Raven Wilkinson, a classical dancer, was the first African-American woman to perform with a major ballet
company, the Ballet Russe de Monte Carlo, a company she first saw perform
when she was five, died December 17. She was 83. Wilkinson began ballet lessons at the age of nine. At nineteen, she
auditioned twice for the Ballet Russe de Monte Carlo but was turned down
both times because she was black. Determined, she auditioned again at twenty and was accepted, though on a
six-week trial basis. She performed so well that she was a frequent soloist.
She remained with the company for six years, often having to conceal her
race when the company toured the segregated South and stayed in “whites-
Once it was more widely known that she was black, the Ku Klux
Klan disrupted a ballet performance in Montgomery, Alabama, calling out and
demanding to know which dancer was ‘the n—–!’Partly because of the near-constant threat of racial discrimination and the
pressures it placed on her and the company itself, Wilkinson left the Ballet
Russe de Monte Carlo in 1961 and auditioned for other major ballet
companies, but, despite her talent, she was not accepted by any one of them.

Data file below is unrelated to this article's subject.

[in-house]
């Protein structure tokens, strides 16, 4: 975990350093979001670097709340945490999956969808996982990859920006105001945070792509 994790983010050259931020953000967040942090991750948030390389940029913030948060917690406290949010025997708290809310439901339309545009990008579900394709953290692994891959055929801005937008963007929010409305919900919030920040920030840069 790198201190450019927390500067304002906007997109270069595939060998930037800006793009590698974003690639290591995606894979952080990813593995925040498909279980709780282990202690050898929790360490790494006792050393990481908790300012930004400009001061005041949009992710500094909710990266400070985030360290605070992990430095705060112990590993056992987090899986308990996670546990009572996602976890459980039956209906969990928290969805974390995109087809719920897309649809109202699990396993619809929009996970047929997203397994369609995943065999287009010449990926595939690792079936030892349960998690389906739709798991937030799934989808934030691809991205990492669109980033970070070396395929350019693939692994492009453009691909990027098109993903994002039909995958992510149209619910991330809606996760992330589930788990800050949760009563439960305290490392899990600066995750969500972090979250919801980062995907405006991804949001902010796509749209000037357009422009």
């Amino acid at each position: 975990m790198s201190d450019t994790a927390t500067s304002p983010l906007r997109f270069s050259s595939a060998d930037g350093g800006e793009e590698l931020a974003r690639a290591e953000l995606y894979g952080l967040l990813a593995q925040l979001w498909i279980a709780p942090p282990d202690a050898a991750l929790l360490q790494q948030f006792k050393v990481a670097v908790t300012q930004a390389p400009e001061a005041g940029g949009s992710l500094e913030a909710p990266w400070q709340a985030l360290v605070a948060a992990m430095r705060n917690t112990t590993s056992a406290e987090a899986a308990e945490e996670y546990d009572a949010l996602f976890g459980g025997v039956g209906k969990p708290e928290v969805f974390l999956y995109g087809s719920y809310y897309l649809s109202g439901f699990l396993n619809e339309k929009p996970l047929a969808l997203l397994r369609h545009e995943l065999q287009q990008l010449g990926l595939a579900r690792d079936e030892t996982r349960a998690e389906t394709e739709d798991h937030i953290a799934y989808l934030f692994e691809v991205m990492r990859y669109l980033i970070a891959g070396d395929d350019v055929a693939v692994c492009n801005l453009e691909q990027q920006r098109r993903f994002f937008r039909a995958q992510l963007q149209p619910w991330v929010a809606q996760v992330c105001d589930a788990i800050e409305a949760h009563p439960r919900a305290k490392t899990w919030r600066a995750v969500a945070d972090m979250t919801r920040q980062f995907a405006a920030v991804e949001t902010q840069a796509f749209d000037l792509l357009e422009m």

Profoundly discouraged, she taught dancing in the Bahamas for a short time
and later entered a convent in Fond-du-lac, Wisconsin, choosing to follow a
spiritual path that had always attracted her.
She left the convent after six
months, aware more strongly than ever that she was meant to dance.
She moved to the Netherlands after having been invited to perform there.
She performed successfully for seven years with their National Ballet. At 38,
she retired from dance and returned to the United States. Her retirement was
short lived. She was invited to dance with the New York City Opera, and she
did so, finding a new home there, dancing for them until 1985. She was 50.
She remained, however, with the New York City Opera as a character dancer
and actor and maintained that status until 2011.
Much beloved and an inspiration to many, Wilkinson mentored Misty
Copeland, the first African-American woman to become a principal dance with
the American Ballet Theater.